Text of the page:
Sunday, April 24, 2016

Glenolden Mill's "Dusty Miller" and Lansdowne Theatre Show

The ruins of the Glen Olden Mill which burned in February, 1896, The ruins today would be in the middle of Delmar Drive as you enter Folcroft Boro from South Ave.
 The mill was built by Thomas Shipley in 1755 and came into the hands of Elisha Phipps in 1808
which is the setting of this story. Ephraim Inskeep bought the mill in 1828. Inskeep married Mary Olden (1795-1875) from New Jersey, a widow with a daughter, Margaretta. Margaretta married WIlliam Ridgeway and they moved to Chester County and had several children including  Ephraim Inskeep Ridgeway. In August 1849 both Margaretta and William Ridgeway dies from cholera and their children went back to the mill to live with their grandparents, Ephraim and Mary Inskeep. Sometime in the 1860's  Ephraim Inskeep Ridgeway took over the mill. He named the mill, Glen Olden, Glen for the pretty Muckinipattus Creek valley and Olden for his mothers maiden name.
 Famous Voyage of a Delaware County Manufacturer and Navigator – He Was Mourned As Dead – Elisha Phipps, the Miller of Glenolden Mill, Who Sailed the Muckinipattus on the High Seas in a Quest for a Market, Found It and Came Home With Gold in his Pocket
The advantages of this site for manufacturing purposes caught the eye of one of the earliest settlers, who came long before Penn, as the Ridgeway family, the present owners, have deeds going back to 1653 when the point of land washed by the Darby and Muckinipattus creeks was given the name of Calcon Hook, but nearly a century elapsed before a member of the sturdy family of Shipley from Darby, staked out the foundations for his mill in the wilderness.
             LITTLE TO FEAR FROM INDIANS – Despite the presence of a few predatory hands of Indians the farmers had pushed well in to the forests and meadows inland and Shipley had little to fear from any visits of red men, most of whom had retreated before the advance of the white man, while those that remained were too lazy or too cowardly to fight.  The squaws soon learned that Shipley’s hoppers ground wheat and corn with much less labor than was included in the aboriginal method and were among the earliest customers, though on the free list.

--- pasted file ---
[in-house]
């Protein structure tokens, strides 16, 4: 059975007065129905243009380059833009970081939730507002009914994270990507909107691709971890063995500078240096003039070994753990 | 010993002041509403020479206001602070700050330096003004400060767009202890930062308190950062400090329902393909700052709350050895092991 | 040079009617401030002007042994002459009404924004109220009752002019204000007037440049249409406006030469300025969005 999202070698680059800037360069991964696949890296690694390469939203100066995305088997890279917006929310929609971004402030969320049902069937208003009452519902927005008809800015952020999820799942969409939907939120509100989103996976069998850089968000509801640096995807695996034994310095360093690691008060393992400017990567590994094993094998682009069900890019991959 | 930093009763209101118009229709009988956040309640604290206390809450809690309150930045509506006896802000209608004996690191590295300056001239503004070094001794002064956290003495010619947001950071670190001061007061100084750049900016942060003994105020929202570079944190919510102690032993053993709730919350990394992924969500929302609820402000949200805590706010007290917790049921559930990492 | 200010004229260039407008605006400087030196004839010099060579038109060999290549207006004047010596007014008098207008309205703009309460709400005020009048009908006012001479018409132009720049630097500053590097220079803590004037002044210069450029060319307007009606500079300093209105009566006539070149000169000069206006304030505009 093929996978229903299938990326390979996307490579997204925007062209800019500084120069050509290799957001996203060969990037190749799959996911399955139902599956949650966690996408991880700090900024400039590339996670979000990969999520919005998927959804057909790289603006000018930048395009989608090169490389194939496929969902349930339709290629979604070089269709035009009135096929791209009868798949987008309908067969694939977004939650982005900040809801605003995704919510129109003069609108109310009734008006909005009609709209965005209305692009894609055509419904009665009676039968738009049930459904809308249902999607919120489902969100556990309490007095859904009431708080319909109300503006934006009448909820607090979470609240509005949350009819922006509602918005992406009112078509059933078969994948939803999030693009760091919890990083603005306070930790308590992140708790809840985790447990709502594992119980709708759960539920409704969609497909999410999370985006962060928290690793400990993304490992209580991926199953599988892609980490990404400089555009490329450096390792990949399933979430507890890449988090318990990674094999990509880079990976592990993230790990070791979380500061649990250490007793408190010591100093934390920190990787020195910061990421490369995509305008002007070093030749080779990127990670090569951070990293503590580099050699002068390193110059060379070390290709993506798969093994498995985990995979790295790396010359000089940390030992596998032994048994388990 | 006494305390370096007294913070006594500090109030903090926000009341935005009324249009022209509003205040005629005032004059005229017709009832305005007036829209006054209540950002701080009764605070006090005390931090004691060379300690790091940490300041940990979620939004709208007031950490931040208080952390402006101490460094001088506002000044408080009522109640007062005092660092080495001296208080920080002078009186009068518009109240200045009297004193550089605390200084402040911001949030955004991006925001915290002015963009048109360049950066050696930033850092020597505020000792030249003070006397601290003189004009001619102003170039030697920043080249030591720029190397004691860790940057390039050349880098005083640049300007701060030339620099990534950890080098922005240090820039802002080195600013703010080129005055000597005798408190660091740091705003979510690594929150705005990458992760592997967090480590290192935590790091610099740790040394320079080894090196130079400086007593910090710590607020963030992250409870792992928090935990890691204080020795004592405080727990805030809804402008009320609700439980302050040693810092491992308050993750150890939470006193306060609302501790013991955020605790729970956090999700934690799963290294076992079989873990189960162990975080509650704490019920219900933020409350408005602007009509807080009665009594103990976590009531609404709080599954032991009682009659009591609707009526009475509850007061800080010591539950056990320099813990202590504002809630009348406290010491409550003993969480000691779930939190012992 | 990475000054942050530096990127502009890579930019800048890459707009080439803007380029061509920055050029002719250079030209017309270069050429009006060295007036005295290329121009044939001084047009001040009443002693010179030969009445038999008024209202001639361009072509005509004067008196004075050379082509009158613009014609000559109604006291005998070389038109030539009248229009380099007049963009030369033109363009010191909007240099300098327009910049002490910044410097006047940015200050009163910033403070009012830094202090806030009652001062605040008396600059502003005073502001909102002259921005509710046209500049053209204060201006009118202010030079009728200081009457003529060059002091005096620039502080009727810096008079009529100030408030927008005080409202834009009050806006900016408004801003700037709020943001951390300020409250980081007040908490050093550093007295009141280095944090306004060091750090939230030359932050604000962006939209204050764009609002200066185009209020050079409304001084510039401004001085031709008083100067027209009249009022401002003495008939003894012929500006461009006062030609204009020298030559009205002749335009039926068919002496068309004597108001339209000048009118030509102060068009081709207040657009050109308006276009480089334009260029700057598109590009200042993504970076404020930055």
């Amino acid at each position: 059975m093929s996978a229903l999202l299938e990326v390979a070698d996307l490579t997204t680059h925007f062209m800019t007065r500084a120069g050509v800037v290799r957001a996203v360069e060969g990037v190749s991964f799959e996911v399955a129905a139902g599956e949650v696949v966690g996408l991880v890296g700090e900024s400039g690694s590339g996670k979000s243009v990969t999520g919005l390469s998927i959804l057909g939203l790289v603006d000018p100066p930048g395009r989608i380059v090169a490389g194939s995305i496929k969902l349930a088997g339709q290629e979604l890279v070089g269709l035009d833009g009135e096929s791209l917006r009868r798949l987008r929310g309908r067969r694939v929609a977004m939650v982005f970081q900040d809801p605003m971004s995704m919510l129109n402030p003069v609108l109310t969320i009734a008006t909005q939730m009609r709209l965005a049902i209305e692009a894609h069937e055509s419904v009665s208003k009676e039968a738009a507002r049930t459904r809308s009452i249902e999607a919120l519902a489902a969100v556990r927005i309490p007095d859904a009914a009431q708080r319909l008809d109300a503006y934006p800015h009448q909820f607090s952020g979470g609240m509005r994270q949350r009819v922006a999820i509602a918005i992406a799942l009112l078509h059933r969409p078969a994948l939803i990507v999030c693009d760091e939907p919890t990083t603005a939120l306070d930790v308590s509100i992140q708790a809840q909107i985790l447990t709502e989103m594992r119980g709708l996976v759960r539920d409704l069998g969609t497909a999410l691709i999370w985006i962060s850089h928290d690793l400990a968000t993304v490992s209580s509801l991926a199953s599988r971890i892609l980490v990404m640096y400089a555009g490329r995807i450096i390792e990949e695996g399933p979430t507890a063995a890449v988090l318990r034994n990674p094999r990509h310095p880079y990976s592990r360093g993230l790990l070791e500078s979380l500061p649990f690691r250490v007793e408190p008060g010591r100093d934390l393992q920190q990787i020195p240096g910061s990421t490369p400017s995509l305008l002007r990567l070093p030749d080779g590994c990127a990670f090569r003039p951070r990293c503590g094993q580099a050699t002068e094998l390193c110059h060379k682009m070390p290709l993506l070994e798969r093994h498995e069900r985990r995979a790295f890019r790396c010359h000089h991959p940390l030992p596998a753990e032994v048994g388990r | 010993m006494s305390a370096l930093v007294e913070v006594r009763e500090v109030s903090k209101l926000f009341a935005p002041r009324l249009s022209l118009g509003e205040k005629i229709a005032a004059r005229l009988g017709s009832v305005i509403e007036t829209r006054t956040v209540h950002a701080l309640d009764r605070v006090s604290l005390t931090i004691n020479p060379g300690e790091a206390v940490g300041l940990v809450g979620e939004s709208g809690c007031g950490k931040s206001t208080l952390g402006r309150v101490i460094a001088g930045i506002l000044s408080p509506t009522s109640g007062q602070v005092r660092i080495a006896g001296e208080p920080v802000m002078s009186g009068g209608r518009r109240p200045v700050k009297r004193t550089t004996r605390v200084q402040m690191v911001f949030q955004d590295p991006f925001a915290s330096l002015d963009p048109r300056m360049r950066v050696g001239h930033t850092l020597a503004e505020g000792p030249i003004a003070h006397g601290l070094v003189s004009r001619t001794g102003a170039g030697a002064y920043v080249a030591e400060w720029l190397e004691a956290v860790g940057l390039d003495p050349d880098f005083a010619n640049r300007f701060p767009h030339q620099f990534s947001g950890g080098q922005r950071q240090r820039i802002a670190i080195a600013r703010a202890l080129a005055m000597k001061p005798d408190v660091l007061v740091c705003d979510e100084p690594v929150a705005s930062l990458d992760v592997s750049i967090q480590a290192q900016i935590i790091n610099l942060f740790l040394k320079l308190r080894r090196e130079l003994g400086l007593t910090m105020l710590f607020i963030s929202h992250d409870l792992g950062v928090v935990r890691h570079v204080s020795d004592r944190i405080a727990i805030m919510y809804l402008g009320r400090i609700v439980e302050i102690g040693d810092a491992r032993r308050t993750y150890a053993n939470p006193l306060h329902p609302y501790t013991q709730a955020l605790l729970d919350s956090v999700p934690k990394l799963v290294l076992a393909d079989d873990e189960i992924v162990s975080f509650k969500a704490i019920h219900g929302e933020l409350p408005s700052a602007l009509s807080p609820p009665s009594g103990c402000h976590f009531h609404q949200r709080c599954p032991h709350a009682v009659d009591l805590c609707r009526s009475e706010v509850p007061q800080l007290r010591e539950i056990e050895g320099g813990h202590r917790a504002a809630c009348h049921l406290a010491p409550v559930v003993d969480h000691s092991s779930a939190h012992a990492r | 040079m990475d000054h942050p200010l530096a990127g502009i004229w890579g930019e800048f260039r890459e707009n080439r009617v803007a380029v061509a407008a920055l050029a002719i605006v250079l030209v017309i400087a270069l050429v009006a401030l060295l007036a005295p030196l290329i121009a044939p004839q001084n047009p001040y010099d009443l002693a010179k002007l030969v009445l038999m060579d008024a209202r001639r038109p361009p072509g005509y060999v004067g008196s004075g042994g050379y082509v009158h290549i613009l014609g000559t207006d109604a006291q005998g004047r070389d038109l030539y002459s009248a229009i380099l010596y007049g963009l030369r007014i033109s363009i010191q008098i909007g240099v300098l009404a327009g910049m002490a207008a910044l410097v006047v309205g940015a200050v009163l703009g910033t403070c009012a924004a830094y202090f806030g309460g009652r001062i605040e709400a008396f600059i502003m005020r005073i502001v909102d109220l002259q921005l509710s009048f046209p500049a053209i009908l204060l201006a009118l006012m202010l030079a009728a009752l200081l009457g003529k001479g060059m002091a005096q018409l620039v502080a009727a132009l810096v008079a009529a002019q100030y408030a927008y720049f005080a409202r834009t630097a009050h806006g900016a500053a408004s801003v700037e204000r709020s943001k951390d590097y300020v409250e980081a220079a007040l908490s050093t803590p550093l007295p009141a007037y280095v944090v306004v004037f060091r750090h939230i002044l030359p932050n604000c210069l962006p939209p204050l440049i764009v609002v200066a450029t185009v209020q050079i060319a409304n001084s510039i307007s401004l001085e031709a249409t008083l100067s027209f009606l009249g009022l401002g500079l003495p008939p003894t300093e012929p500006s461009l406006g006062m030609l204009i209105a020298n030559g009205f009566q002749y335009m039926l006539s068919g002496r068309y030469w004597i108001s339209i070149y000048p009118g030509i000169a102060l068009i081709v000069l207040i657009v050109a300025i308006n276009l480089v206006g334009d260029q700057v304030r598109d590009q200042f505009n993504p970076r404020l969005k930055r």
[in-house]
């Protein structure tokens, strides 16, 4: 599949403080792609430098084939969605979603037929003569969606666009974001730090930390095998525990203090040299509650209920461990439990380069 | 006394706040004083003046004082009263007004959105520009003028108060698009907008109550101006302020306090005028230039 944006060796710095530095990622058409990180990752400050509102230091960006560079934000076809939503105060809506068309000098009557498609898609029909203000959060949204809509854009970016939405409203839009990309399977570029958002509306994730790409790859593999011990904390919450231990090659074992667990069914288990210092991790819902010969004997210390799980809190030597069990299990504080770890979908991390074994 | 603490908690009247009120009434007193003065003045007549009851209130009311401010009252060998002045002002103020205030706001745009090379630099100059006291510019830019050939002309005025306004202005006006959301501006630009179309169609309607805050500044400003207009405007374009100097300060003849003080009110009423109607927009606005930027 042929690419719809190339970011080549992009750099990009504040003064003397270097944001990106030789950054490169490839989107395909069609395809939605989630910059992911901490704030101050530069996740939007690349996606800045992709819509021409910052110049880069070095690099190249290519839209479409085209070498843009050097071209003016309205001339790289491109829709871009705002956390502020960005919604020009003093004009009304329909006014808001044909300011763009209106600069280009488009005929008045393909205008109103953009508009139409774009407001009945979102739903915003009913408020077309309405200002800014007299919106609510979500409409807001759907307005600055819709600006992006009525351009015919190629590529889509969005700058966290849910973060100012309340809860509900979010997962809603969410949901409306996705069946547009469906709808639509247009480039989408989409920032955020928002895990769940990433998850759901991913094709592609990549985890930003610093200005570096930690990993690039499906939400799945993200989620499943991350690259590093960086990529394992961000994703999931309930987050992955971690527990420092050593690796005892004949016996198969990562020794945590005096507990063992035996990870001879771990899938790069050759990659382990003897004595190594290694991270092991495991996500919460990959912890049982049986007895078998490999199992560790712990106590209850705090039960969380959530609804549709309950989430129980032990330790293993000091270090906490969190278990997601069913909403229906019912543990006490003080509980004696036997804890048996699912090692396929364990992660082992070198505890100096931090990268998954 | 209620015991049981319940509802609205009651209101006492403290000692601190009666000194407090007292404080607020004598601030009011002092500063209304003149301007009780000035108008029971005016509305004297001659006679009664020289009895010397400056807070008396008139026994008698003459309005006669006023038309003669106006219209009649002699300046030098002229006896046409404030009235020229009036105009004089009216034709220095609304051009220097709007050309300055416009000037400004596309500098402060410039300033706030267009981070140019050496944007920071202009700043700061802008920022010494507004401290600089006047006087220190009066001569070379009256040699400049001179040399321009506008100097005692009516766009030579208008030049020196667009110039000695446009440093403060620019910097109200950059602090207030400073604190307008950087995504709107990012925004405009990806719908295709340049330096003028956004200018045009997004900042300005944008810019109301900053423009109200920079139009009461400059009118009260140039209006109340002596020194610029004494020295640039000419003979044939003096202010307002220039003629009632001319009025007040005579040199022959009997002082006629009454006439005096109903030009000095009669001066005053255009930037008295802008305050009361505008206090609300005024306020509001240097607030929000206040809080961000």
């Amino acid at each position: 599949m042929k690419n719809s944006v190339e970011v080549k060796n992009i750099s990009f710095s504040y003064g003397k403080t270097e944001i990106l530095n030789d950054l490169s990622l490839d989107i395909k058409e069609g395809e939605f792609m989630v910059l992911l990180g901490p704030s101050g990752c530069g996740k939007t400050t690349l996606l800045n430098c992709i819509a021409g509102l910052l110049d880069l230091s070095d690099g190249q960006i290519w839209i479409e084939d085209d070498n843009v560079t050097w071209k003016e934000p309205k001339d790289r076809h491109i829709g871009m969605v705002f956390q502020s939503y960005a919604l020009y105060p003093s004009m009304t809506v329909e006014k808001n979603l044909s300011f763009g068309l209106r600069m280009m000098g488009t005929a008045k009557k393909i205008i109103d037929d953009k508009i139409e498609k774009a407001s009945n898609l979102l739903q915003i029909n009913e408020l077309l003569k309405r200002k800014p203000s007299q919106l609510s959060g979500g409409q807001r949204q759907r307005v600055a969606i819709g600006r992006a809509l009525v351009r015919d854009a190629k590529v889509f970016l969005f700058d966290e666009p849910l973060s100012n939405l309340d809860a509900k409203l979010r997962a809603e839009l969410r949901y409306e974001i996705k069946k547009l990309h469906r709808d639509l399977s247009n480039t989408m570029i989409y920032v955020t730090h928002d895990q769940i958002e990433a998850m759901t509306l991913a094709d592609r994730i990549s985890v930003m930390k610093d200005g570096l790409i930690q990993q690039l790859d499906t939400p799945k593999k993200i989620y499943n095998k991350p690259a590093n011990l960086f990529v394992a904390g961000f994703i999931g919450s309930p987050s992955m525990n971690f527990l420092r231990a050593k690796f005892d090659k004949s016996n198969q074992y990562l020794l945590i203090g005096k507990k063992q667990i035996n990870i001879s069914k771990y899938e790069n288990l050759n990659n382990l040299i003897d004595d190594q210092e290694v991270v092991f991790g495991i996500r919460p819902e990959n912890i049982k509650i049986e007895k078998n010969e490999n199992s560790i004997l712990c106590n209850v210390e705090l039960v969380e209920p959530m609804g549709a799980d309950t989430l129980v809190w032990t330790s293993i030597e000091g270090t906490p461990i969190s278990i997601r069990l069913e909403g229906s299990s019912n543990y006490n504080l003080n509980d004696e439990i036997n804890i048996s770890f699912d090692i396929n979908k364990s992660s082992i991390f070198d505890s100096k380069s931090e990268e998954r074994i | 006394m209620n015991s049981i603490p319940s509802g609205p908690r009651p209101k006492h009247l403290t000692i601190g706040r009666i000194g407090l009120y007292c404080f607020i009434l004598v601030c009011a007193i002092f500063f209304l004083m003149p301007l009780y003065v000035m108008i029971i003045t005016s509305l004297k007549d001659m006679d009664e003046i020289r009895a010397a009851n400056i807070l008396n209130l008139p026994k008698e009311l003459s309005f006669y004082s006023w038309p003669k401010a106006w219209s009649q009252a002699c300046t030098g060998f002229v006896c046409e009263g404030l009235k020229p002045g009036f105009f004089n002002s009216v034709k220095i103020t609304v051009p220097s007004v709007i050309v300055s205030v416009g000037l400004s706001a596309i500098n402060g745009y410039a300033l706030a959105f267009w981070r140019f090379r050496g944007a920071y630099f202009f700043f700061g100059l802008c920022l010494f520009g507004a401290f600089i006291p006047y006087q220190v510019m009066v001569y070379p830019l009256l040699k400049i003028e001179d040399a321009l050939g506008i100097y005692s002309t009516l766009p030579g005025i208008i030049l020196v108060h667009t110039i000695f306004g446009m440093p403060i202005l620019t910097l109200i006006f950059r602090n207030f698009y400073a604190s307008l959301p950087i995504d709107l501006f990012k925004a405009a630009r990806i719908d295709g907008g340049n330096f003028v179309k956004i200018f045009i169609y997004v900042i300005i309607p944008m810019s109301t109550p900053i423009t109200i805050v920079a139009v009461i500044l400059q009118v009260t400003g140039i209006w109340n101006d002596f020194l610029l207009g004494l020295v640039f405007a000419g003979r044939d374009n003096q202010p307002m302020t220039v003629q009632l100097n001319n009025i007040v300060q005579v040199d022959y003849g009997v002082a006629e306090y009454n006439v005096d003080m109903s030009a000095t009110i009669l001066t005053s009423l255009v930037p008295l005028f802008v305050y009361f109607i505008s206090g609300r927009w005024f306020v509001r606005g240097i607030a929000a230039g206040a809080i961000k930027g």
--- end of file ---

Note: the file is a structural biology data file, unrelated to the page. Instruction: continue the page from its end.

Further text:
Through all the Revolutionary period the wheels of Glen Olden Mills churned on and many a Colonist hauled his gram from the Chester and Darby Pike down the Calcon Hook path to the mills.
            Peace came, the young Republic was fairly on its way when a character who gave a distinct personality to the grist mill became its owner.  He was Elisha Phipps – sturdy, stolid, indefatigable.
            Phipps was not only the owner and operator of the mill, but his own shipmaster and commission agent.  He built a ship which he christened the Dusty Miller and used it to convey his flour from his mill wharf to Philadelphia and New York.  Phipps combined the trails of a Girard, a Captain Cook and a Letter, for his bins burst with grist and his boat was in for barters at many points.
            DUSTY MILLER DISAPPEARED – One day in August, the Dusty Miller well freighted, weighted anchor from the mill floated out from the Muckinipattus into Darby Creek and Phipps hoisted sail from New York.  Days went into weeks and Mrs. Phipps still looked in vain for the sail on Darby Creek. Then she made the stage journey to New York, but the Dusty Miller had not been in port, and none of the merchants with whom Phipps dealt had seen him.  Carrying a heavy heart, the wife returned with the consciousness that she was a widow.  Evidently the Dusty Miller was a wreck on the desolate New Jersey Coats.
            But still the wheels ground out the grist, farmers brought their grain, neighbor came to render sympathy, and John Pilmore, with tender sympathy for the bereaved woman, entertained the notion that time would assuage her grief and likewise make him owner of the prosperous mill.  Even disaster and death bring their competitions.
            FATE OF ELISHA PHIPPS – And, Elisha Phipps – manufacturer, navigator, trader – what of his fate?  When the Dusty Miller reached the capes of the mouth of Delaware Bay on an August day, he conceived the notion that the West Indian ports offered better markets than could be found in New York, he headed his boat southward, and with favoring winds made a rapid voyage to Havana, Cuba.  His cargo of flour and cornmeal was quickly exchanged for one of molasses and rum, with a goodly number of Spanish doubloons for the locker of Phipps’ cabin; then the path of the Dusty Miller was headed north.  Rum and molasses formed a ratio for a ready sale in New York and after taking on some household necessities, Phipps’ boat plowed the Narrows before a stiff breeze on the way north.
            SAILED BACK TO PORT AT LAST – One day in the latter part of October, as the sun was nearing the western horizon, a sail appeared off the mouth of the Muckinipattus, and a few minutes later the Dusty Miller moored to the mill wharf.
            Then Phipps nonchalantly walked into the house, tossed his hat into a corner, sat down to the supper table that had just been spread, and ate the evening meal with no more concern than if he had just returned from a social call upon a neighbor.
            The Glen Olden Mill changed owners from time to time, then came into possession of Ephraim J. Ridgeway, by who it was operated, but one fateful night a few years ago an incendiary opened the torch and one of Pennsylvania’s historic mills, around which the association of two centuries was simply a ruin and a memory of ancient Calcon Hook.

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